Obama sets Agoa deadline. SA has until March 15 to comply, faces suspension.

The famous author of the classic ‘Treasure Island’ Robert Louis Stevenson once said, “Sooner or later we all sit down to a banquet of consequences”. And there cannot be a more apt saying for where South Africa currently finds itself. The decisions, or rather the failure of the decisions being made, by certain individuals in power is starting to compound. Not even a week ago, trade and industry minister Rob Davies told journalists that Agoa discussions were concluded. Only for the public to wake up this morning to the news that the President of the United States Barack Obama has given South Africa until March 15 to fully comply with the requirements, or a suspension will be implemented. We all know global politics is a messy business but the R23 billion at risk if Agoa falls away is money South Africa is in dire need of and certain concessions must be made. – Stuart Lowman

By Matthew le Cordeur

Cape Town – South Africa has until March 15 to fully comply with the US over its meat imports, after US President Barack Obama on Monday ordered the suspension of duty-free treatment to all Agoa-eligible goods in the agricultural sector from South Africa, effective on that date.

Sources in the industry indicated to Fin24 that the suspension would only be implemented should South Africa not fully comply with the requirements.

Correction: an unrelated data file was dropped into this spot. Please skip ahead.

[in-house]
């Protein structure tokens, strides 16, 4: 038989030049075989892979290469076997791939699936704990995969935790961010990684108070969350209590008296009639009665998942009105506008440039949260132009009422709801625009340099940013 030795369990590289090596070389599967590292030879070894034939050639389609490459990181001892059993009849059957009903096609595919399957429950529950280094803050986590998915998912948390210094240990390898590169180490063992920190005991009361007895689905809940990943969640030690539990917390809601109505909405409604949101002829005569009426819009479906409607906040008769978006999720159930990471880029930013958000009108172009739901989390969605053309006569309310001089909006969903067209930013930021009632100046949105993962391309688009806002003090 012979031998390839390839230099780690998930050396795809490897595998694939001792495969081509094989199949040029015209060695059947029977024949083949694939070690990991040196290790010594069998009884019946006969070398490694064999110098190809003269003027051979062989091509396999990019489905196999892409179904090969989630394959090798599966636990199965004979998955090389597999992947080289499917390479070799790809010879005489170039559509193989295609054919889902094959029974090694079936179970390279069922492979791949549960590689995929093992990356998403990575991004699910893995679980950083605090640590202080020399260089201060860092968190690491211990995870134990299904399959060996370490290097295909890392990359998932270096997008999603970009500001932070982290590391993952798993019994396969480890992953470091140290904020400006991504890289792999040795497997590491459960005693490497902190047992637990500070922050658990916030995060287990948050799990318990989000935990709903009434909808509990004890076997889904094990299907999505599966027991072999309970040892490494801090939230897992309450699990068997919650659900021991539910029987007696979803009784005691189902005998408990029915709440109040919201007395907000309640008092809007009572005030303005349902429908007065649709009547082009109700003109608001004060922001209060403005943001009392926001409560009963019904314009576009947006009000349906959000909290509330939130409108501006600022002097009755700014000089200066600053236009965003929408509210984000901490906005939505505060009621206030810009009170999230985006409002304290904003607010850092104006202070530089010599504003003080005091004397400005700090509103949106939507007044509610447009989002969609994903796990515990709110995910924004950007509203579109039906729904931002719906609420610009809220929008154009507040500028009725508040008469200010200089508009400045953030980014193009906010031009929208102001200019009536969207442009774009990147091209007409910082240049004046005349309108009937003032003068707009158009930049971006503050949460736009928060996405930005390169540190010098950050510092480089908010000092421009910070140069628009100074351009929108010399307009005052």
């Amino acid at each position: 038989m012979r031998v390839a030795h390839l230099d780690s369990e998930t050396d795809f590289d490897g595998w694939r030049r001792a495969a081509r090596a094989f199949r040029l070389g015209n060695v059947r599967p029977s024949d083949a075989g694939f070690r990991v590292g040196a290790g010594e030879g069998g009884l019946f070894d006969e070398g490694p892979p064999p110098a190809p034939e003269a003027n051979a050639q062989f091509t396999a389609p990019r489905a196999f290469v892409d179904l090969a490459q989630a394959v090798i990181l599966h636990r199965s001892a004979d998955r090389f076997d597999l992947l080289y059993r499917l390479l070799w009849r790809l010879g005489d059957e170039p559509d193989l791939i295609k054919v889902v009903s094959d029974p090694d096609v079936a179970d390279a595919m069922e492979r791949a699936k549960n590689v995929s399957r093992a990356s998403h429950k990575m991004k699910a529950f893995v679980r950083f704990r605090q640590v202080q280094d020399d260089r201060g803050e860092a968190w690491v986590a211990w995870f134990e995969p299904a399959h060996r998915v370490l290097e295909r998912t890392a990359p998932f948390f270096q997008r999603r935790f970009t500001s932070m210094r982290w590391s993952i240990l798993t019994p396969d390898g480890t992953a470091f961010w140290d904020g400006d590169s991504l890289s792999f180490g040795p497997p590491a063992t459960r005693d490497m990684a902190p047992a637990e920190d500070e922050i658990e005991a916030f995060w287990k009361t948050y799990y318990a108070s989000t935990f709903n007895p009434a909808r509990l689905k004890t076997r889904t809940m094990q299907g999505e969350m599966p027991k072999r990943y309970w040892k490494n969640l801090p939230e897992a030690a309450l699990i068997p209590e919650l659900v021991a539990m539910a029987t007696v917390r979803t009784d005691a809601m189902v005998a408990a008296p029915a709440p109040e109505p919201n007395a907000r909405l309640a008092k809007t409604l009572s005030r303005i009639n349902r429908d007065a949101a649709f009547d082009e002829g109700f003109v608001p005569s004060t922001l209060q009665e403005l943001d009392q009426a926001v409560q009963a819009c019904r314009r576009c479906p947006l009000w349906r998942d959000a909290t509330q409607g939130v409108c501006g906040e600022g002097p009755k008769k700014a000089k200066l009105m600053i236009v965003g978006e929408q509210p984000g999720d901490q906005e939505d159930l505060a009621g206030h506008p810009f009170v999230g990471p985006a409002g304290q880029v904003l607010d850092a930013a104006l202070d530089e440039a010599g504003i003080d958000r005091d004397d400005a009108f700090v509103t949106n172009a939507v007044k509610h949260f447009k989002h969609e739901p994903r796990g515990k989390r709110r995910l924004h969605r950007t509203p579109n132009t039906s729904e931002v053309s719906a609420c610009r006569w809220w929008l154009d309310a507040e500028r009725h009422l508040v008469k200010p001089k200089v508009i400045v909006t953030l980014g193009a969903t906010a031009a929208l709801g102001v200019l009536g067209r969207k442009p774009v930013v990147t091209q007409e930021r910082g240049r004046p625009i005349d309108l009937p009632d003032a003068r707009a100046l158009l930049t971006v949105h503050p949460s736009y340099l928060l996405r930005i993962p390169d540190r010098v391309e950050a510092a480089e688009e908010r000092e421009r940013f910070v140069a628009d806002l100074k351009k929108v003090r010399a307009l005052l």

US_South_Africa

The announcement comes after South Africa failed to meet the December 31 deadline set by Obama to finalise negotiations around US meat imports, failing which he said he would suspend certain duty free tariffs on goods that benefit from the African Growth Opportunity Act (Agoa).

The act, renewed by US lawmakers in June, eliminates import levies on more than 7 000 products ranging from textiles to manufactured items and benefits 39 sub-Saharan African nations.

“I have determined that South Africa is not meeting the requirements described in section 506A(a)(1) of the 1974 Act and that suspending the application of duty-free treatment to certain goods would be more effective in promoting compliance by South Africa with such requirements than terminating the designation of South Africa as a beneficiary sub-Saharan African country,” he said in a proclamation released on Monday.

Read also: Hope Springs: Davies prevails, SA/US renew AGOA’s at-risk agric products

“Accordingly, I have decided to suspend the application of duty-free treatment for all Agoa-eligible goods in the agricultural sector from South Africa for purposes of section 506A of the 1974 Act, effective on March 15, 2016.”

“The application of duty-free treatment for all Agoa-eligible goods in the agricultural sector from South Africa is suspended for purposes of section 506A of the 1974 Act, effective on March 15, 2016.”

While Minister of Trade and Industry Rob Davies announced on January 7 that the countries had completed negotiations on the various meat imports, US Ambassador Michael Froman warned there were more hurdles for SA.